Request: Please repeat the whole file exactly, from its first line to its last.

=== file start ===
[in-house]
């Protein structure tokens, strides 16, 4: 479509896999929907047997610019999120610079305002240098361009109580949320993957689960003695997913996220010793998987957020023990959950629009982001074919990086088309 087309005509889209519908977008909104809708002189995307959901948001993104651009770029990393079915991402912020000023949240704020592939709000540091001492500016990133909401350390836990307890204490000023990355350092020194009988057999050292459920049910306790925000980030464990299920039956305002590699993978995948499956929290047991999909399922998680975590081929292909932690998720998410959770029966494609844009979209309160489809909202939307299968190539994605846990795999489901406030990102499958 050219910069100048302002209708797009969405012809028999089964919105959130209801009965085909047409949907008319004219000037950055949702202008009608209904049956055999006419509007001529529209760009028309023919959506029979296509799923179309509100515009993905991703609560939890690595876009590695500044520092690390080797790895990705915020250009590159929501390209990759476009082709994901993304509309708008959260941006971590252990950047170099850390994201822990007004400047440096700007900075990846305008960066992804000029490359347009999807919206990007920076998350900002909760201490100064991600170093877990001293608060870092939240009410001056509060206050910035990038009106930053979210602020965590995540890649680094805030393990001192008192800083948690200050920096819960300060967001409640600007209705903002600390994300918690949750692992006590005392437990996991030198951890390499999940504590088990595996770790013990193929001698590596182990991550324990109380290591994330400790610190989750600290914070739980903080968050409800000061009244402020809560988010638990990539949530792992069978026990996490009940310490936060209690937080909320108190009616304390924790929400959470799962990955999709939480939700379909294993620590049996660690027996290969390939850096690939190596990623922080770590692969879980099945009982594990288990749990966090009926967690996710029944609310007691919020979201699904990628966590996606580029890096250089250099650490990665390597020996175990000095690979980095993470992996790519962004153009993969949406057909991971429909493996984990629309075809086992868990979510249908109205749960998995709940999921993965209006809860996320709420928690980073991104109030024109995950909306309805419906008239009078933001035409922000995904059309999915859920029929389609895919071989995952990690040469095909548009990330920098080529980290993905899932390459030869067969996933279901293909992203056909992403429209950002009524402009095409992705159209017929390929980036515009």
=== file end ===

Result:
[in-house]
């Protein structure tokens, strides 16, 4: 479509896999929907047997610019999120610079305002240098361009109580949320993957689960003695997913996220010793998987957020023990959950629009982001074919990086088309 087309005509889209519908977008909104809708002189995307959901948001993104651009770029990393079915991402912020000023949240704020592939709000540091001492500016990133909401350390836990307890204490000023990355350092020194009988057999050292459920049910306790925000980030464990299920039956305002590699993978995948499956929290047991999909399922998680975590081929292909932690998720998410959770029966494609844009979209309160489809909202939307299968190539994605846990795999489901406030990102499958 050219910069100048302002209708797009969405012809028999089964919105959130209801009965085909047409949907008319004219000037950055949702202008009608209904049956055999006419509007001529529209760009028309023919959506029979296509799923179309509100515009993905991703609560939890690595876009590695500044520092690390080797790895990705915020250009590159929501390209990759476009082709994901993304509309708008959260941006971590252990950047170099850390994201822990007004400047440096700007900075990846305008960066992804000029490359347009999807919206990007920076998350900002909760201490100064991600170093877990001293608060870092939240009410001056509060206050910035990038009106930053979210602020965590995540890649680094805030393990001192008192800083948690200050920096819960300060967001409640600007209705903002600390994300918690949750692992006590005392437990996991030198951890390499999940504590088990595996770790013990193929001698590596182990991550324990109380290591994330400790610190989750600290914070739980903080968050409800000061009244402020809560988010638990990539949530792992069978026990996490009940310490936060209690937080909320108190009616304390924790929400959470799962990955999709939480939700379909294993620590049996660690027996290969390939850096690939190596990623922080770590692969879980099945009982594990288990749990966090009926967690996710029944609310007691919020979201699904990628966590996606580029890096250089250099650490990665390597020996175990000095690979980095993470992996790519962004153009993969949406057909991971429909493996984990629309075809086992868990979510249908109205749960998995709940999921993965209006809860996320709420928690980073991104109030024109995950909306309805419906008239009078933001035409922000995904059309999915859920029929389609895919071989995952990690040469095909548009990330920098080529980290993905899932390459030869067969996933279901293909992203056909992403429209950002009524402009095409992705159209017929390929980036515009």